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New distillery should raise spirits in Naramata

Dawn and Doug Lennie outside the site they
Dawn and Doug Lennie outside the site they've selcted for Naramata's first distillery.
— image credit: Mark Brett/Western News

Construction of a new distillery should raise spirits in Naramata.

Dawn Lennie and her husband are nearing the end of the regulatory approval phase and hoping to open the doors of Legend Distilling later this year.

She said the idea of making spirits with products from Naramata and elsewhere in B.C. has been aging for nearly four years while awaiting loosening of liquor laws that govern small distilleries.

“In March (the B.C. government) changed the regulations to allow farm-gate sales for distilleries using 100 per cent B.C.-grown ingredients in their products, so it brings it more in line with what the wineries are allowed to do with the tasting rooms and that sort of thing,” Lennie explained.

“So that was a big difference, because that kind of side-tracks (the B.C. Liquor Distribution Branch) and all the mark-ups, so we can sell directly to restaurants and private liquor stores and from our own tasting room.”

There are already a handful of distilleries in the Okanagan, but Legend will be the first in Naramata.

Lennie, who previously owned the Bench Artisan Food Market in Penticton, expects the new business to complement the existing wine tourism industry around Naramata.

Work is already underway on Legend’s headquarters in a former doctor’s office on Naramata Road near the intersection with Arawana Road.  But despite the property’s commercial zoning, a distillery is not permitted, so the business still requires an amendment from the Regional District of Okanagan-Similkameen.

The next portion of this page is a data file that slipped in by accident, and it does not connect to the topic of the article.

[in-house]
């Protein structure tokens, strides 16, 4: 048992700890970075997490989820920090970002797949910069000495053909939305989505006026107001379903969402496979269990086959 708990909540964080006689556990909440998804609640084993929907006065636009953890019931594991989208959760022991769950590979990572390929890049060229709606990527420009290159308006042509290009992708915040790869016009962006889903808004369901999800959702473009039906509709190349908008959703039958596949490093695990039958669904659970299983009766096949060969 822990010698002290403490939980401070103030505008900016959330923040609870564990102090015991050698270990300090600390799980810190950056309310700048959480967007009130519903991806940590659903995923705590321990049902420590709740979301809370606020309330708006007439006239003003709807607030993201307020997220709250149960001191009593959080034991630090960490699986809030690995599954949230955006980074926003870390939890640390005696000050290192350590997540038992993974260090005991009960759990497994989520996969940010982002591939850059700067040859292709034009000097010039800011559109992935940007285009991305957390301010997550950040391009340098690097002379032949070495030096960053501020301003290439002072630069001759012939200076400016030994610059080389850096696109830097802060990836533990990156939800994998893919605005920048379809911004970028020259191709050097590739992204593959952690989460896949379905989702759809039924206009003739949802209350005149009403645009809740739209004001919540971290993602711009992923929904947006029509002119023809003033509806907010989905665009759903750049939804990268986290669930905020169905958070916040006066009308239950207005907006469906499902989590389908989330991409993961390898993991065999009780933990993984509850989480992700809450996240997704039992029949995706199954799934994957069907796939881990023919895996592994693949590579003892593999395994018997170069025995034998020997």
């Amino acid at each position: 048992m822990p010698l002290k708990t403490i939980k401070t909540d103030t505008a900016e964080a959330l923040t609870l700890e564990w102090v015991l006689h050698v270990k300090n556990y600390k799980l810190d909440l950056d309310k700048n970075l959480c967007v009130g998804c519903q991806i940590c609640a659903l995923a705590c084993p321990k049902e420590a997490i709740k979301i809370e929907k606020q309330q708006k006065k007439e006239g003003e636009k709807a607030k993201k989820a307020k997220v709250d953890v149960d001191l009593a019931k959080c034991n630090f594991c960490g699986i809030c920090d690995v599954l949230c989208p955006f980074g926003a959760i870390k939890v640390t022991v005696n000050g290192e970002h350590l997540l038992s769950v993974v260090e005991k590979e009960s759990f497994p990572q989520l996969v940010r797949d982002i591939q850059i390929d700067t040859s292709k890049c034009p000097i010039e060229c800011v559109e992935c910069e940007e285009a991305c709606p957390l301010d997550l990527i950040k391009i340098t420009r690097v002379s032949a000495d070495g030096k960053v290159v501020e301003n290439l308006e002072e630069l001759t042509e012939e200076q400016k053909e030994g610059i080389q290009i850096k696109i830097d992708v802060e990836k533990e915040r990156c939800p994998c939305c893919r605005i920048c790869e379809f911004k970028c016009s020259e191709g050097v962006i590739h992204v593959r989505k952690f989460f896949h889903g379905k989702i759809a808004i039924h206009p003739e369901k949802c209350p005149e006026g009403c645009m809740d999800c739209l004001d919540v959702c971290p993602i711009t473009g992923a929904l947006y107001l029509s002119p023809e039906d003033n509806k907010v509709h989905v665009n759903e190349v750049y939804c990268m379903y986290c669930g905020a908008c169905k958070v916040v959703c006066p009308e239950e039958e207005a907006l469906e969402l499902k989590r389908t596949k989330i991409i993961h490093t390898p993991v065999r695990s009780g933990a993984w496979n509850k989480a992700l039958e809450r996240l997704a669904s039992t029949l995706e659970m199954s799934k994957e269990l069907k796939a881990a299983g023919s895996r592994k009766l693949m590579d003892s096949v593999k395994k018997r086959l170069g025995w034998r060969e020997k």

Karla Kozakevich, the RDOS director for Naramata, said the board is expected to give final approval this week after a favourable public hearing in December.

“Some people at first had concerns about noise and hours of operation, and we explained that (with the property) being commercially zoned for the past 30 years or so, a pub could go in there (or) a restaurant. Anything that fits commercial zoning could go in and be open to midnight,” Kozakevich said.

“The Lennies plan to just be sort of like a 9-to-5 operation,” she continued, adding the creation of new jobs will be welcome in the community.

Lennie said the business will likely start with two staff members to run a tasting room, plus a part-timer to help her husband, Doug, on the distillery side.

Legend’s initial offerings will include vodka and gin, with whiskies and other spirits expected to be available in subsequent years.

Besides the zoning amendment from the RDOS, the distillery is also awaiting clearance from the B.C. Liquor Control and Licensing Branch.

The best-case scenario would see the business open in time for the May long weekend, Lennie said, which would require about a month of lead time to have vodka and gin available for sale.

That would also give the proprietors time to firm up marketing plans based on the distillery’s name, chosen for its nod to the colourful history associated with booze.

“There’s a lot of legend and stories around the production of alcohol in general, so we’ll probably play on some of that in the names of products,” Lennie said.

“We want to have fun with it.”

 

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